Steamboat Springs Delta Airlines is considering flying a Boeing 757 between Cincinnati and Yampa Valley Regional Airport next ski season.
The tentative Cincinnati flight is part of a ski-season airline package that would boost inbound seats by as much as 5.7 percent to 147,000, up from 139,000, according to Steamboat Ski Area marketing executive Andy Wirth. The Cincinnati flight, which would run Saturdays only, was proposed by Delta and would not involve minimum revenue guarantees from the resort community.
Wirth said a flight from Delta's hub in Ohio would tap into connecting flights from up and down the Eastern Seaboard. However, the airline would have to agree to schedule an afternoon arrival and be willing to leave the aircraft at YVRA overnight for a morning departure. The airport can't handle any more 757s arriving at midday on Saturdays,Wirth said.
"We know definitively our ability to expand the airline program is limited by the airport ability to service the seats and handle the passengers," Wirth said.
Last summer's expansion of the airport's security and check-in area made it possible for the flight program to pursue the 7 percent growth in arriving seats last winter, he added. Planned expansions to the apron, which will provide additional jet parking, and the holding room where passengers wait to board flights, remain critical pieces in the effort to improve the balance between the resort's bed base and available airline seats, he said.
Wirth entered airline negotiations for next ski season contemplating adding a second weekly flight from Atlanta, but on Sundays instead of Saturdays. The airplanes from Atlanta were almost 80 percent full last winter, he said.
The Delta flights from Atlanta, Salt Lake City and Cincinnati are woven together. Wirth said there is a possibility the Atlanta flight, as well as the Cincinnati flight, would not carry revenue guarantees, while guarantees on the Salt Lake flight may be boosted.
Delta Airlines made national news this week because of its weakening financial condition. Company officials said their ability to stay out of Chapter 11 bankruptcy is predicated on their ability to renegotiate salaries with the pilot's union.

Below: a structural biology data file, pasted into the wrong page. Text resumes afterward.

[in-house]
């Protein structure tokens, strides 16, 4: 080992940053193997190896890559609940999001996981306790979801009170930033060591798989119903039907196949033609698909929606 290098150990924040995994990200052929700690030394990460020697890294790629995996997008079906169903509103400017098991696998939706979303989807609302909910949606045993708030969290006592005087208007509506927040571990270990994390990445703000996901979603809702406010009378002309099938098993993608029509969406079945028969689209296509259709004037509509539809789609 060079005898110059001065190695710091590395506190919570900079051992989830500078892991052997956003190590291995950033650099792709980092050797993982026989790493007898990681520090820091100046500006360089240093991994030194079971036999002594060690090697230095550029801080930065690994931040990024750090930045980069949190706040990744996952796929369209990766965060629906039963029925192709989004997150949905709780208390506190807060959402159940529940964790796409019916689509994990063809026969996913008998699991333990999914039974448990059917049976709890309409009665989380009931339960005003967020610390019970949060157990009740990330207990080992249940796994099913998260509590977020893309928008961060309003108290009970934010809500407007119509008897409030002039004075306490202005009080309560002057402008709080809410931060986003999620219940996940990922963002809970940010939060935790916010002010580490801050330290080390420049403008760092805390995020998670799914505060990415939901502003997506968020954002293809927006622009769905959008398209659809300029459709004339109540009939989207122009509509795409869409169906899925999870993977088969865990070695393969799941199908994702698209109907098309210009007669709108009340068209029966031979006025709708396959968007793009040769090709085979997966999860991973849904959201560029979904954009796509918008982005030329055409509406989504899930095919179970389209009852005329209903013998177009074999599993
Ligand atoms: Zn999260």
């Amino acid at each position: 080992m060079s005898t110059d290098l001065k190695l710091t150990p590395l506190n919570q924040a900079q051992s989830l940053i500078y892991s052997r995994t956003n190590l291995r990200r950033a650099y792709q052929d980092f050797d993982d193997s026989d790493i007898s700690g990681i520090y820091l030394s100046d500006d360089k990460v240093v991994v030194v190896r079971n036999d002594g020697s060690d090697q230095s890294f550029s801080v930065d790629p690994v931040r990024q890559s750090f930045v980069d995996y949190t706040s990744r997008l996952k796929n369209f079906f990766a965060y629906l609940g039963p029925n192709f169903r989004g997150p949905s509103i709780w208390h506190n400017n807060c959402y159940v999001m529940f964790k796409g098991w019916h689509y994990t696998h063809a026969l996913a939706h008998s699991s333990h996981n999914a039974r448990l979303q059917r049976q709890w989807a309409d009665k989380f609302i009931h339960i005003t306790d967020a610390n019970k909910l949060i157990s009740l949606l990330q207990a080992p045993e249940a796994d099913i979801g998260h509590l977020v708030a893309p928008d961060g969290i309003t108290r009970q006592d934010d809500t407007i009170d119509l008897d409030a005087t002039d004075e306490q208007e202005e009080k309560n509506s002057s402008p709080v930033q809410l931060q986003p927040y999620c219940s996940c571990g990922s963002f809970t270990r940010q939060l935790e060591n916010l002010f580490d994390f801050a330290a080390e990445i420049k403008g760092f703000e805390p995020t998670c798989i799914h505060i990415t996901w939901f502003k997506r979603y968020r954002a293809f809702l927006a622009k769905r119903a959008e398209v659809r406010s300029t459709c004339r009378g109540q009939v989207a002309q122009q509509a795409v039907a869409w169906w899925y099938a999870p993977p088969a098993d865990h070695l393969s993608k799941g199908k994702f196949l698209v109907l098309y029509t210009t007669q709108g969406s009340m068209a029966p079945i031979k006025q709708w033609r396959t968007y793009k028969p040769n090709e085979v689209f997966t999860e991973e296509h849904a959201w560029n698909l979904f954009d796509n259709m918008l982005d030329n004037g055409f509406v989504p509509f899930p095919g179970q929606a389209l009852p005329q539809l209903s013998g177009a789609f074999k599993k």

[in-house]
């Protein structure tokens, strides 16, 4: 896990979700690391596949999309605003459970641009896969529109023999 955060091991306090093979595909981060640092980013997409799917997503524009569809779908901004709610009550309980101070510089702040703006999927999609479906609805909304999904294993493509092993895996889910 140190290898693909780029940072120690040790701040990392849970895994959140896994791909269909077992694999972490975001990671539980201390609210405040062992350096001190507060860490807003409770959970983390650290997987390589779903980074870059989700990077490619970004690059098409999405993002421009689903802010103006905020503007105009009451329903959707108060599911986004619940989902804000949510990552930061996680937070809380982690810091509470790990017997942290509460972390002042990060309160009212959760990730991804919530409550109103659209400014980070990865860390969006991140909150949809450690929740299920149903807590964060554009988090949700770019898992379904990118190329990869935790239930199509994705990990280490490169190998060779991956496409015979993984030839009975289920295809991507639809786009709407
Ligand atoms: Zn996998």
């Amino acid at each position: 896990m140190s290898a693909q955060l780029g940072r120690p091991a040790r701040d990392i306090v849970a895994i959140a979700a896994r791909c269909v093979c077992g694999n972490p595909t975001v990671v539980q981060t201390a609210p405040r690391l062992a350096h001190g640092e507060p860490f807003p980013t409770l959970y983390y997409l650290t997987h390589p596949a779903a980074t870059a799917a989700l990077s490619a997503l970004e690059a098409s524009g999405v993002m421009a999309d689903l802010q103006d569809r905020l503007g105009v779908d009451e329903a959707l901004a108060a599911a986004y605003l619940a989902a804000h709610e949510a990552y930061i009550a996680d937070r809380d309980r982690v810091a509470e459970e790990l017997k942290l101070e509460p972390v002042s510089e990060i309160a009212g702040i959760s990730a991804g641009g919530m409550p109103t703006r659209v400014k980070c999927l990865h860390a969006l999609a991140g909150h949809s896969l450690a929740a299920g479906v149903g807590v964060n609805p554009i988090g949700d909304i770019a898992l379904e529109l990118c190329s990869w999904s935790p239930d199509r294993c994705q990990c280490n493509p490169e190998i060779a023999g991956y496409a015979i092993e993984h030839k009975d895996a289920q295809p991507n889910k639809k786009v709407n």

Delta began serving YVRA for the first time last ski season, with a direct flight on Saturdays from Atlanta and daily Boeing 737s from Salt Lake City. Through March, Delta accounted for 8,675 of the more than 93,000 passengers who arrived at the airport during the heart of ski season.
The daily Salt Lake flights on Delta helped to make the Saturday flights from Atlanta more successful, Wirth said. They provided travelers more flexibility by allowing them to book a return flight, for example, via Salt Lake, and then on to Atlanta. The same dynamic should work for Saturday flights from Cincinnati, he predicted.
Steamboat raised the possibility of switching the Salt Lake service from a Boeing 737 to a 50-passenger regional jet next winter, Wirth said. Delta opted to stay with the larger aircraft because it feels it is better prepared to accommodate the heavier luggage loads created by vacationing skiers.
Wirth said he thinks the ski season flight program has never been more important to the success of the resort.
"Airline seats are on a par with snow in terms of importance," Wirth said. "That is now an absolute."
The percentage of paid skier days (those attributed to skiers who are not using season or value passes) that arrives at YVRA ranges between the high 70s and low 80s, Wirth said. More than 30 percent of paid skier days arrive at Denver International Airport and arrange ground transportation to Steamboat.
The financial struggles of the airlines and their need to become more efficient has helped Wirth bargain more effectively on behalf of the resort, he said.
Steamboat increased inbound seats last winter by 7 percent to 149,000, which resulted in a 6 percent increase in the number of arriving passengers (up to 93,801 through the end of March). At the same time, restructured airline deals allowed the airline program to revise its target cost down from the previous winter's $23 million to $1.85 million. When the airline program ended in April, the actual cost of the revenue guarantees was about $1.7 million.
Airlines such as United, which is reorganizing under Chapter 11 bankruptcy, are reducing staffing levels, renegotiating labor agreements and investing in labor-reducing technology such as ticketing kiosks. Those factors mean the costs built into sending a 737 to YVRA have been reduced, and there is new room to negotiate the minimum revenue guarantees the resort must supply the airlines.
American Airlines took $4 billion out of its operating costs in 2003, and, not coincidentally, Steamboat was able to persuade American to agree to an 8 percent to 10 percent reduction in the cost of flying a daily 737 between Chicago and YVRA next winter. Steamboat discussed the possibility of switching the Chicago service to United next winter, but the airline's proposal wasn't as attractive.
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